Despite the clear evidence that human populations are genetically different and differentiable—although the presence of clusters within clusters precludes us from picking out discrete “races” having sharp boundaries—ideologues pretend that these differences don’t exist or aren’t meaningful. That’s because they fear that recognizing different groups will lead to discrimination against those groups, for the very same reason that biological ideologues won’t consider the possibility that there are genetically based differences between the behavior and neurology of men and women. Recognizing differences, they fear, will lead to institutionalizing bigotry based on those differences: to racism and sexism. The article by Winegard et al. dismantles this idea handily. The truth is the truth, regardless of whether it fits your ideological biases. And we can and should promote equality on moral rather than biological grounds.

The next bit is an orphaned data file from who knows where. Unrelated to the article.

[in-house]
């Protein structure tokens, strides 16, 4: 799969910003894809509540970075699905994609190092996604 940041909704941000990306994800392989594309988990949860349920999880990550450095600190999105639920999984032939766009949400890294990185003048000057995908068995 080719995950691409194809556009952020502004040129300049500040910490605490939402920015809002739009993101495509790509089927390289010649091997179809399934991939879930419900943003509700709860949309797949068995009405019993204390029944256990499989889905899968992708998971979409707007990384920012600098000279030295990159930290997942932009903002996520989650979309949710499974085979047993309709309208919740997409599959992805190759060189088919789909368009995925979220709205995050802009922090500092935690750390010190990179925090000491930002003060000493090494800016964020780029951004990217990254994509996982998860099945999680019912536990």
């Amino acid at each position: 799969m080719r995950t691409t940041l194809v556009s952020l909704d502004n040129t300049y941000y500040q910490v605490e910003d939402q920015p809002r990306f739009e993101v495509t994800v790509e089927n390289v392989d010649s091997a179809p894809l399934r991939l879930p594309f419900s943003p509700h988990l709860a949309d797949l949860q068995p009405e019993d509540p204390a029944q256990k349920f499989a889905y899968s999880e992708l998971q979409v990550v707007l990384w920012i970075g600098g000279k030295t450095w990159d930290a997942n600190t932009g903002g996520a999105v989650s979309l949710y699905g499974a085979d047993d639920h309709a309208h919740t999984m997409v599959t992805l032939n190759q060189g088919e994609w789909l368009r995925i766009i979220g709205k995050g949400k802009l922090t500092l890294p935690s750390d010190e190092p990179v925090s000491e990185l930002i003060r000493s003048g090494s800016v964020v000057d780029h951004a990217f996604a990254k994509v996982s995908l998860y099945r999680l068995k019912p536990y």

But Velasquez-Manoff doesn’t like the idea of race, and so when he’s trying to discuss whether we should base some medical decisions or treatment on ancestry or ethnic background, he gets all antsy. You can read the article for yourself:

Here are a few quotes from the piece that shows the author’s lack of understanding of a more sophisticated concept of “race”, and his attempt to dismiss the importance of geographic differences between human populations: